That’s not the end… after all this, his health was hit – can you imagine having painful boils all over your body – from the sole of your feet to the top of your head?  Job’s suffering was undeserved. He was innocent. There was no connection between sin and his suffering. This seems unfair doesn’t it? How might you have responded if you were Job?  How would you grieve if you were Job?  Before we go into the details of how Job dealt with loss, I’ve asked Mike to come and share his story – how he has dealt with grief and loss over the years.

(Mike’s Story - LISTEN TO AUDIO)

Let’s discuss the value of grieving and how to do it. First of all, we need to understand that grieving differs from family to family, from culture to culture.  Both play a role in how we learn to grieve.  We will even find some seeming extremes in some.  There are those that turn the funeral into a celebration and others that time stands still for a very long period of time – like in Italy or Greece where women wear black for the rest of their lives after a husband’s death.
In our American culture, addiction has become the most common way to deal with pain and grief.  We watch tv incessantly. We keep busy, running from one activity to another. We work 70 hrs a week, indulge in pornography, overeat, drink, take pills.  Some of us even demand that a person or ‘something’ take our pain away or relieve us of our loneliness – a spouse, our children, an achievement, a career or even a church.  

We have been learning throughout this class that we must turn toward our pain and stop running from it.  That is counter-intuitive…but, we must come to realize and face the fact that the heart of Christianity is: the way to life is through death – the pathway to resurrection is crucifixion.  The requirement for growing up, becoming spiritually healthy and mature is to drop our defense mechanisms and honestly feel and look at what is true..  Following are a few of our defense mechanisms that block our growth and healing:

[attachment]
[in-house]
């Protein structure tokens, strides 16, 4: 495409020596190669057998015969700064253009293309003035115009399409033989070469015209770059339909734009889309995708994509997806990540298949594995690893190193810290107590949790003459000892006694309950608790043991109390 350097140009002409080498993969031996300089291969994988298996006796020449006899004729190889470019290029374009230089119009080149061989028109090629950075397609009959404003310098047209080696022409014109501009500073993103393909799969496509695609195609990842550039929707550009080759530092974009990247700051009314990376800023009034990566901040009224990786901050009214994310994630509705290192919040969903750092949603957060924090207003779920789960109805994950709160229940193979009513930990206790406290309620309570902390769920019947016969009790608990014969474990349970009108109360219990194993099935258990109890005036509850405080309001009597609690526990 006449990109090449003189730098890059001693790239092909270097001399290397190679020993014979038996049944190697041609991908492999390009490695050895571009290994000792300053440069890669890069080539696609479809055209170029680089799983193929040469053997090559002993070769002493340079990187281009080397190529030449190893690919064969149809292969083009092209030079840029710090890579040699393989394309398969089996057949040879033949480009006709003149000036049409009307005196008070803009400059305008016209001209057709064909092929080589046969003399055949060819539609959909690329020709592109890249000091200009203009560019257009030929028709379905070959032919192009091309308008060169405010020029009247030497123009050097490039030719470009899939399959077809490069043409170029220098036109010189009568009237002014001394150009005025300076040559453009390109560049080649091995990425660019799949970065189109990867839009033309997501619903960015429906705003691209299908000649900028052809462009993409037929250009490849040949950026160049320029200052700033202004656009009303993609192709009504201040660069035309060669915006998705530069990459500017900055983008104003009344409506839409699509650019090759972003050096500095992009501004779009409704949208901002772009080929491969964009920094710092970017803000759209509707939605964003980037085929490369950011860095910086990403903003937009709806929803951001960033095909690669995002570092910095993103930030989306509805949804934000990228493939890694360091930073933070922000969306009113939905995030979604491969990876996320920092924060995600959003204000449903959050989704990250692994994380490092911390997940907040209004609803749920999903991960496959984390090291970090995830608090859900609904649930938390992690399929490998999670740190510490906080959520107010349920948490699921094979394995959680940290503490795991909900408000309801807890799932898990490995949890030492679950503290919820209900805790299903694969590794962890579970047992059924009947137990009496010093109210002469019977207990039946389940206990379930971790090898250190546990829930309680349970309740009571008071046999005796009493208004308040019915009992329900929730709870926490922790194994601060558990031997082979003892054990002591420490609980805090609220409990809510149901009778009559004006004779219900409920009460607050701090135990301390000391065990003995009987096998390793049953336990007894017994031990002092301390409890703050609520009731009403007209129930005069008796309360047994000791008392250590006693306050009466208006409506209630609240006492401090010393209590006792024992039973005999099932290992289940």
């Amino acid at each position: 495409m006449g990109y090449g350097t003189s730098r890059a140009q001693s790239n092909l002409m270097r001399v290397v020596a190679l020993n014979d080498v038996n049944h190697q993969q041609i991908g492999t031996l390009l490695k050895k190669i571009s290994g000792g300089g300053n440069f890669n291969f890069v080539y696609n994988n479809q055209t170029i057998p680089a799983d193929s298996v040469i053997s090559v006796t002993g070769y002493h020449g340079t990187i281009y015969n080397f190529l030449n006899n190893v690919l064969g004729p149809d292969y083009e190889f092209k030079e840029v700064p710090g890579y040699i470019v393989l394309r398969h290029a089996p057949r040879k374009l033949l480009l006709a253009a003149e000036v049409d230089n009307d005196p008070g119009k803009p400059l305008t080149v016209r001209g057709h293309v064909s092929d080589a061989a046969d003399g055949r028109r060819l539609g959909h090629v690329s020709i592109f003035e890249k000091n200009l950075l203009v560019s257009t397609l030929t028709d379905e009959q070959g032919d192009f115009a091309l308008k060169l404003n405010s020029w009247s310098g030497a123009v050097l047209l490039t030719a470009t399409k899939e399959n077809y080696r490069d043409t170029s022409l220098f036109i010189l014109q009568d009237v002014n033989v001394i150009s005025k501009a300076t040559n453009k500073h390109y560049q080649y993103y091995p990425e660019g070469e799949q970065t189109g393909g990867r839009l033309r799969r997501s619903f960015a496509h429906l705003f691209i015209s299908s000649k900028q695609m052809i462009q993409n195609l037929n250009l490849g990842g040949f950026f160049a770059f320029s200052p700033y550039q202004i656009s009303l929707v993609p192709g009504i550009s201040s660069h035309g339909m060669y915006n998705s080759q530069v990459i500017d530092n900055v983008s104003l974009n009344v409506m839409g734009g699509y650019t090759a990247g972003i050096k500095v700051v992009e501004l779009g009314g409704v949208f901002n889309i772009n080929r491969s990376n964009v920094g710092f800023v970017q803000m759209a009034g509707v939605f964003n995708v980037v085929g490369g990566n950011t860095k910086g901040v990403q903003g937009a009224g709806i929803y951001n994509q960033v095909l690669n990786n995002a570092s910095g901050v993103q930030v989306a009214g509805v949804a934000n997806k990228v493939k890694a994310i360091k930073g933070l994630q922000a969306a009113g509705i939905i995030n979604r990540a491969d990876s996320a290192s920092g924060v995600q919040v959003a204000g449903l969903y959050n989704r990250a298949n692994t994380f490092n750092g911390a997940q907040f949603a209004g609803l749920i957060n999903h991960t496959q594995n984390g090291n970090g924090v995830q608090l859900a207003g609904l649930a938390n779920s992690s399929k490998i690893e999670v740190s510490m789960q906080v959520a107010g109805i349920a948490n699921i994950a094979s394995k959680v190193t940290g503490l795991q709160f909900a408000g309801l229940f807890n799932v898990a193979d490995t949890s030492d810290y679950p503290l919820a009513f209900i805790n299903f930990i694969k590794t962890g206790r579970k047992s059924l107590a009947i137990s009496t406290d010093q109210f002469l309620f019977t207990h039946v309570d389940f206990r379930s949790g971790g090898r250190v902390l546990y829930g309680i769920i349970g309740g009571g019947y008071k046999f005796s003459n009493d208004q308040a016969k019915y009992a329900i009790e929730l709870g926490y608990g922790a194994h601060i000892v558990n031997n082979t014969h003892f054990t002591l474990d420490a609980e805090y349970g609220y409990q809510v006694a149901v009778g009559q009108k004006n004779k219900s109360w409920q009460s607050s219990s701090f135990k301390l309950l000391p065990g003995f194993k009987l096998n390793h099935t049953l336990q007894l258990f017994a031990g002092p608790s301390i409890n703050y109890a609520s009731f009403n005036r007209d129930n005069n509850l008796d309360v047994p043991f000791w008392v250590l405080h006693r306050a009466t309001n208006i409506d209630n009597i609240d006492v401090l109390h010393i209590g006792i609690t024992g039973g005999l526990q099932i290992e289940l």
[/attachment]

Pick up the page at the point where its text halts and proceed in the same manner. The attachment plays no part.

1.   Denial (or selective forgetting) – refuse to face reality externally and/or internally. Looks like comments such as: “I feel just fine. It didn’t bother me a bit. I’m not worried in the least’.
2.   Minimizing – We admit something is wrong but not to the degree of seriousness that is really is.  Looks like: “my son is ok with God, he’s just drinking once in awhile’ but in reality he is drinking heavily and rarely coming home at night.
3.   Blaming Others – We deny responsibility for our behavior. “The reason my sister is sick is because the doctors messed up her medications” – reality is, it’s her lifestyle and choices.  So.. not only do we blame others for our problems but we even blame others for others problems rather than face reality
4.   Blaming Yourself – We inwardly take on fault when we should not.  “It’s my fault Mom doesn’t take care of me and drinks all the time. It’s because I’m not worth it.”  This has more to do with lies we believe
5.   Rationalizing – Offer excuses, alibis, justifications that provide an inaccurate explanation of what is going on. i.e., ‘didn’t you know that Joe has a genetic predisposition to anger because of his family of origin? That’s why the anger management group didn’t help him’.
6.   Intellectualizing – We give analysis, theories and generalities to avoid personal awareness and difficult feelings: ‘my situation is not that bad compared to how others are suffering in the world.  What do I have to cry about?’  This often happens in a support group setting.  I’m ok.. everyone else here had a lot more problems than I do.. so ..maybe I don’t need this.